Suitable for

  • Soft Metals (Aluminium & Brass) - Not suitable
  • Plastics (ABS, acrylic, HPDE etc) - Great
  • Aluminium Composite Materials - Excellent
  • Wood (MDF, hardwood) - Great (top finish only)
  • Wood (Ply & softwoods) - Great (top finish only)

Adam’s Tips

Depending on the rigidity of your cnc, you can cut aluminium composite panel with 1 or 2 passes. Also, if you find that using a smaller diameter bit (e.g. 2mm) creates a higher than desired clean up time due to plastic chips packing back into the slot, try a 1 flute up cut for aluminium.

Link to purchase


2 Flute BALL NOSE Carbide Mill (for 3D Carving)

A favourite of CNC enthusiasts is to 3D carve and a ball nose router bit allows you to do just that. These are a great entry level bits as the are value for money compared to tapered ball nose. The radius = 1/2 of the diameter with no flat bottom. These bits can also be used to engrave lettering.

Suitable for

  • Plastics (ABS, acrylic, HPDE etc.) - Great
  • Wood (MDF, hardwood) - Excellent
  • Wood (Ply & softwoods) - Great
  • Soft Metals Not Suitable

Adam’s Tips

Cutting against the grain reduces fuzzy material forming in your carve. This can be set in your 3D carving software under the term "raster".

Link to purchase


2 & 3 Flute TCT STRAIGHT Carbide Tipped End Mill


A combination of high quality carbide braised on an 8mm HSS shank, these router bits have gone through rigorous testing and customer feedback to give you a great cutter at an amazing price. These bits are designed for cutting MDF, plywood, soft and hard wood where you require speed and high efficiency. Go even harder with 3 flute straight with an innovative chip breaker profile that will slice through your material with a perfect finish.

Suitable for

  • Wood (MDF, hardwood) - Excellent
  • Wood (Ply & softwoods) - Excellent

Adam’s Tips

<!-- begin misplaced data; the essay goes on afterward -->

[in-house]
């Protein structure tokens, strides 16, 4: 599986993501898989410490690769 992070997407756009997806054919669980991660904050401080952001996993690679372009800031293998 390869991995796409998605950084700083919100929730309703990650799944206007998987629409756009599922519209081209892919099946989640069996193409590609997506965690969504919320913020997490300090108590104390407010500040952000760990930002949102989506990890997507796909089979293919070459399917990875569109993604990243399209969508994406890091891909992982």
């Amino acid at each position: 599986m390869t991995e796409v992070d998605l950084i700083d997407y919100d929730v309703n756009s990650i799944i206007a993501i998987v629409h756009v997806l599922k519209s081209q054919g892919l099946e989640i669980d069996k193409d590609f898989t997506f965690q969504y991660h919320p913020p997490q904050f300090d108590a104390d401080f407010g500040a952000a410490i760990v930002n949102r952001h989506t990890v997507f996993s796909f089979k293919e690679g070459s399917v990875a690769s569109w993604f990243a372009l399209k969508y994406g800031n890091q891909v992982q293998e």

These are industrial bits and like to go fast. Going slow will reduce the life of the tool due to heat build up.

Link to purchase


2 Flute TAPERED Ball Nose Carbide Mill (for 3D Carving)

 

The most versatile bit you need to have in your set is the tapered ball nose. Capable of engraving wood, plastics, soft metals and even steel, these are a high quality bit and withstand a beating even with a R0.25mm tip. Some uses of this bit include cutting PCB tracks, engraving lettering in ABS or even steel plates, 3D carving of aluminum or brass and much more.

Suitable for

  • Plastics (ABS, acrylic, HPDE etc.) - Excellent
  • Wood - Excellent
  • Steel - Excellent
  • Soft Metals - Excellent

Adam’s Tips

Avoid a deep depth of cut to improve the finish of your material and increase the feed rate to make up for lost time. Also, use a lubricant when cutting soft metals or steel to ensure the cleanest finish.

Link to purchase


V Bit Carbide End Mill (for engraving) 

Used in sign-making and detail work, V-bits are great for carving intricate design in detail on a wide range of materials. V-bits add depth and dimension where the same result cannot be achieved with a flat bit. These are a 1 flute cutter so the finish on softer material will leave a slight burr.

Suitable for

  • Plastics (ABS, acrylic, HPDE etc.) - Great
  • Wood - Great
  • Soft Metals - Great

Adam’s Tips

A V bit is a great alternative to a small diameter straight cutter in engraving very fine detail. Use a smaller degree bit with a finer tip to achieve width of cuts smaller than 0.5mm. It is advisable to test on some scrap your carve to dial in the desired result. 

Link to purchase